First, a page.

Lawrence & Nohria - Four Drive Theory of Human Nature

The Structure of Concern Project compares many theoretical models from many disciplines to the Adizes PAEI model, arguing that they must all be reflecting the same underlying phenomenon. One concern structure model is described below.

Lawrence and Nohria are professors of organizational behavior at the Harvard Business School who felt dissatisfied with the rather featureless construct of homo economicus as a rational maximizer. Humans are clearly motivated by more than personal self-interest, even in their economic behavior. The authors point to the colossal failure of neoclassical economic reforms in Russia as one devastating example of how human behavior is clearly driven by factors that neoclassical theory does not see. The authors turned to evolutionary biology and neuroscience to construct a more complete model of basic human nature (Lawrence & Nohria, 2002).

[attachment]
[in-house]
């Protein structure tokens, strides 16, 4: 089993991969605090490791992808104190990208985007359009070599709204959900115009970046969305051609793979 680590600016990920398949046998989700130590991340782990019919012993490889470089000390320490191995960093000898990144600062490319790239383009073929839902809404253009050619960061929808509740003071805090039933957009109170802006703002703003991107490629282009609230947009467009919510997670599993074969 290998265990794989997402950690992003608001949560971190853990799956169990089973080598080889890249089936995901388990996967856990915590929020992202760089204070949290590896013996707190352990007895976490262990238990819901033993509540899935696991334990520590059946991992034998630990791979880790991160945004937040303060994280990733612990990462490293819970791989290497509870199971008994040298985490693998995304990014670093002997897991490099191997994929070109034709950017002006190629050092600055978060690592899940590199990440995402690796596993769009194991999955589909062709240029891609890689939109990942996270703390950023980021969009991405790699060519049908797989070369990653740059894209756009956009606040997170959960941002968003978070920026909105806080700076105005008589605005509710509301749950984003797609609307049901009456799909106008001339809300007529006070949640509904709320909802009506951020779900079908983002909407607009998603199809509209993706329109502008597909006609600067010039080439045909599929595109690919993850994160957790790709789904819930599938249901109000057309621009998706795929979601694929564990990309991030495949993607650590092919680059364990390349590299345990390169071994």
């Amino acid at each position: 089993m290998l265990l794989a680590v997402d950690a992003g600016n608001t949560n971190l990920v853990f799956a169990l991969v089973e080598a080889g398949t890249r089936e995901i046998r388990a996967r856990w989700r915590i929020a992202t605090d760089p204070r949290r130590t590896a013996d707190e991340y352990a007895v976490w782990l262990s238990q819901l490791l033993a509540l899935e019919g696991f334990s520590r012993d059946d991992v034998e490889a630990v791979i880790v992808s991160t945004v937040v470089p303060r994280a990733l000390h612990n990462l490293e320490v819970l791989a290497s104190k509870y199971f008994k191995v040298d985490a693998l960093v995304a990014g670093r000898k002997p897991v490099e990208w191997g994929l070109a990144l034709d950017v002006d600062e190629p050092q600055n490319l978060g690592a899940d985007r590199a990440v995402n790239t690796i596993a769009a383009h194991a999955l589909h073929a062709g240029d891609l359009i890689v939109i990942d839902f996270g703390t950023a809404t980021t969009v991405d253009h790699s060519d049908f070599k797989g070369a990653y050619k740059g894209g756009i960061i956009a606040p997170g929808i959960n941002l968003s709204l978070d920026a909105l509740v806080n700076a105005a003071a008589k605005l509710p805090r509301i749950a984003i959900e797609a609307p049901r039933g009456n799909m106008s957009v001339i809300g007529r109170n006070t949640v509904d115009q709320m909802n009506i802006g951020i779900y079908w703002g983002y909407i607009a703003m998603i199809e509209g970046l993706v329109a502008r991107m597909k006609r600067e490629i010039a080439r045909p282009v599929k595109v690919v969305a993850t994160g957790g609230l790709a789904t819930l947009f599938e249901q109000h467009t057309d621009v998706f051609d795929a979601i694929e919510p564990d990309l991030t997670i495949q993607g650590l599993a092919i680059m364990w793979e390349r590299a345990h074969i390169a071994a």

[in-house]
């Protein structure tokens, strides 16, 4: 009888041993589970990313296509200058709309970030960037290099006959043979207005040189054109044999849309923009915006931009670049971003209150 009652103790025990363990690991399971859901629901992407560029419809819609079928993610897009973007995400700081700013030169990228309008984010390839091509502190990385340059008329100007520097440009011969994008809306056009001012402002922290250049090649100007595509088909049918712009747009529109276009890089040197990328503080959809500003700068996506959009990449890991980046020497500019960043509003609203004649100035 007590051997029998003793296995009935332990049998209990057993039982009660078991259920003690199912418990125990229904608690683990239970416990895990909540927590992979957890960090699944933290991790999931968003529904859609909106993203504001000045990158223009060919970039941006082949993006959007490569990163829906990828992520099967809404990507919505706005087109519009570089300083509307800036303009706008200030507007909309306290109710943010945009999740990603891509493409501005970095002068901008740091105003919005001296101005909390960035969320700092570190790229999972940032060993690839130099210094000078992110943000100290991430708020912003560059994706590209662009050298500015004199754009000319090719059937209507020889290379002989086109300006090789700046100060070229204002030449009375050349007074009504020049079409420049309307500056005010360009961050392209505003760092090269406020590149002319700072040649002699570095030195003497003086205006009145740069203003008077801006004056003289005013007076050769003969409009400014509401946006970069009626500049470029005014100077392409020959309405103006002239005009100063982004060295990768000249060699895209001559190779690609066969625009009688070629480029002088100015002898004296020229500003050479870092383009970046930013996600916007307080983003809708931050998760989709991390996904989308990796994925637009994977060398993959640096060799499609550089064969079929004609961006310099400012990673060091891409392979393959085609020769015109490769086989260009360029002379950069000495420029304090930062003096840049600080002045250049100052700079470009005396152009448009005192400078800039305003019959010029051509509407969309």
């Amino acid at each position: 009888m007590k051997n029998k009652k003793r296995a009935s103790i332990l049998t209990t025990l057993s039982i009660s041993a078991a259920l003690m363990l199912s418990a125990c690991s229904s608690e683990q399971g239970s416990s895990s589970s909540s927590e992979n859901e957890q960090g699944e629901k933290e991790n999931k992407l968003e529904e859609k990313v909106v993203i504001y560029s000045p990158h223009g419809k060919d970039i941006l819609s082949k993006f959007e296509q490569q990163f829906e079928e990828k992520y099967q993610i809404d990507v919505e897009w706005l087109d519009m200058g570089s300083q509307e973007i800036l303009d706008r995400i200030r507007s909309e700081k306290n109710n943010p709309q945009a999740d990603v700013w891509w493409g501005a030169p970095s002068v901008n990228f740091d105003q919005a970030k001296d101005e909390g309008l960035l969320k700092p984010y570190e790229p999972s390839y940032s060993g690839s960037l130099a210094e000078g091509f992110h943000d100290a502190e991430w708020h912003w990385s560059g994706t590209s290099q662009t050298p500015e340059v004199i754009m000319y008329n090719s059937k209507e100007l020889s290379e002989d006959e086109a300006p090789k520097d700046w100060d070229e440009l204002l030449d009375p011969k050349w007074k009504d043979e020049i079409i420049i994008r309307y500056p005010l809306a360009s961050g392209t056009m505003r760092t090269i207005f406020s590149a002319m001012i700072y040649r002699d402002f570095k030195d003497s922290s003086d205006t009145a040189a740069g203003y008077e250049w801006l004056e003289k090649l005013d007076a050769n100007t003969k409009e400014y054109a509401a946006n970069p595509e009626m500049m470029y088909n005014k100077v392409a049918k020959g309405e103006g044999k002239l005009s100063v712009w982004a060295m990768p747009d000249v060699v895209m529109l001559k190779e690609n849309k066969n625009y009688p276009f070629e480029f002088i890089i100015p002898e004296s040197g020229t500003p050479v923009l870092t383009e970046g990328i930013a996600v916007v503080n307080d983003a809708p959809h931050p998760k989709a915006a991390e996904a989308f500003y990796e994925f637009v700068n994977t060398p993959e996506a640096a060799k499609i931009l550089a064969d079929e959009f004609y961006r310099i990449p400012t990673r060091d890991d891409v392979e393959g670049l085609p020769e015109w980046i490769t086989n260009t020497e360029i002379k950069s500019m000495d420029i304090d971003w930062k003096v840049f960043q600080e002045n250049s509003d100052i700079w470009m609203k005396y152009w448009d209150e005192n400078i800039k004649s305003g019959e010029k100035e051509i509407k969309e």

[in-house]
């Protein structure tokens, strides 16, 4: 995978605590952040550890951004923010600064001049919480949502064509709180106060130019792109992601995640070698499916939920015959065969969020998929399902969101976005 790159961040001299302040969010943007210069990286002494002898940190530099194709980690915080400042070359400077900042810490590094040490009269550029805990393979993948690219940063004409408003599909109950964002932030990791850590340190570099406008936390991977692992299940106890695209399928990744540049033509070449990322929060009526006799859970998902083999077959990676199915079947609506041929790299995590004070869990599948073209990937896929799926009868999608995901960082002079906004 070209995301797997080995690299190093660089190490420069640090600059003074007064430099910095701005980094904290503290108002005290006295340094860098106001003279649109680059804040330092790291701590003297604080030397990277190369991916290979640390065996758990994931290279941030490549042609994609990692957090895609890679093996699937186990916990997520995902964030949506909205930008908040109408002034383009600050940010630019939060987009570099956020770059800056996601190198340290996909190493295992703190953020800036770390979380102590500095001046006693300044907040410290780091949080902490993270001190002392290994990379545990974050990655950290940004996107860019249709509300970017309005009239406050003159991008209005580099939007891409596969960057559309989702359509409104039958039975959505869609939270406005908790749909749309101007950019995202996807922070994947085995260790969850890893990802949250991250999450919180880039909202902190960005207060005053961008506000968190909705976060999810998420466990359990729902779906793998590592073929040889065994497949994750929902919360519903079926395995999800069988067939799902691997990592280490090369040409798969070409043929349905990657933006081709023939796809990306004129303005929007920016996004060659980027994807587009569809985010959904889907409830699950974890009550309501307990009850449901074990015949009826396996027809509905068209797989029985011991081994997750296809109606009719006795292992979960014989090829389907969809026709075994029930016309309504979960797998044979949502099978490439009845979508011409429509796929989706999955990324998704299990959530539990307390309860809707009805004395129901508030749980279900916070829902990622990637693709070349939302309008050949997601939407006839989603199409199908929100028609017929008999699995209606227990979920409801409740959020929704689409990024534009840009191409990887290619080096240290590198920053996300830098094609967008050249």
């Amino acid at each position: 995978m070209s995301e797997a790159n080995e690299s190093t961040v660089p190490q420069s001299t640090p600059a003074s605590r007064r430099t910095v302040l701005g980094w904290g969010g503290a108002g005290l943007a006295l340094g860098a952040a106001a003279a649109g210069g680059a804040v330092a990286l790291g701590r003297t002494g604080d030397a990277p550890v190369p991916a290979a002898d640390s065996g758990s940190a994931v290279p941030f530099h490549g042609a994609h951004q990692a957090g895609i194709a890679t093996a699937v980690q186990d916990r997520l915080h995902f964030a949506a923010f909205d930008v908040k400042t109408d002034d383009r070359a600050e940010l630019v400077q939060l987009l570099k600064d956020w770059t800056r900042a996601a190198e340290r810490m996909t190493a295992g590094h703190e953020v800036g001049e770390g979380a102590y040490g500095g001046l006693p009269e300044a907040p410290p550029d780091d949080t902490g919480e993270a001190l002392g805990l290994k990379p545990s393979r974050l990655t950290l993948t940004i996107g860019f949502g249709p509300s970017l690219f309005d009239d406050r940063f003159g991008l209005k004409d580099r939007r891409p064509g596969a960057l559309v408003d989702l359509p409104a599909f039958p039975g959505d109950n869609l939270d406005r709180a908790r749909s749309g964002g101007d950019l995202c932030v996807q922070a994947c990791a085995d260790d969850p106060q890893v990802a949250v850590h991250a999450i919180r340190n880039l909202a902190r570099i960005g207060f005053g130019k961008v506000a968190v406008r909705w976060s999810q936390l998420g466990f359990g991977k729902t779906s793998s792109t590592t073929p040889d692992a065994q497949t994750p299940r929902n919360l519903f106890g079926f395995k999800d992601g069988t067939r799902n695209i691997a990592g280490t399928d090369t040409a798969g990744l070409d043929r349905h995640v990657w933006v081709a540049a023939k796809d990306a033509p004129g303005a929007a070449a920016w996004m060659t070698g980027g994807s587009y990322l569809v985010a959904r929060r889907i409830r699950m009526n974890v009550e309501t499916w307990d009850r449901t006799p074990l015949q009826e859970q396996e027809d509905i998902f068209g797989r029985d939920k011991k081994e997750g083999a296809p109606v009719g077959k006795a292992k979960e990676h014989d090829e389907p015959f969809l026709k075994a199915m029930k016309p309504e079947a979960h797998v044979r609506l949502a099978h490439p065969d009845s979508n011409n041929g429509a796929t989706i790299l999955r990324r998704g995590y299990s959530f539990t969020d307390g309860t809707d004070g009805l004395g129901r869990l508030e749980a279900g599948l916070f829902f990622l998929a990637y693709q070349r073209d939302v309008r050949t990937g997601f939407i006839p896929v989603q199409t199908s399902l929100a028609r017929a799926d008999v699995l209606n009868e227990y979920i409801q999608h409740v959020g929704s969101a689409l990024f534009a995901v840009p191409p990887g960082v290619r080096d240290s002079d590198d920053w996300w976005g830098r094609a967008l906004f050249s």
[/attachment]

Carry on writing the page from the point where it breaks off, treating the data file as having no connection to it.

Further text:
As the outcome of their research, the authors postulate a fundamental basis for human behavior composed of four distinct drives, listed below in PAEI order:

P – (D1) The drive to acquire
A – (D4) The drive to defend
E – (D3) The drive to learn
I – (D2) The drive to bond

These may not be the only human drives, but they are the only ones necessary and sufficient for constructing a “unified understanding of modern human life”. The four drives motivate and direct human action, perception, cognition/reasoning and memory/representation. They are all independent drives with limbic origins but they exert their effects through the tightly integrated work of the prefrontal cortex.

The emergence of this prefrontal coordination coincides with the cognitive Great Leap Forward in human cultural sophistication during the Upper Paleolithic era. Lawrence and Nohria discuss the implications of their findings for organizational management.

1. Lawrence, P. R., & Nohria, N. (2002). Driven: How Human Nature Shapes Our Choices. San Fransisco: Jossey Bass.
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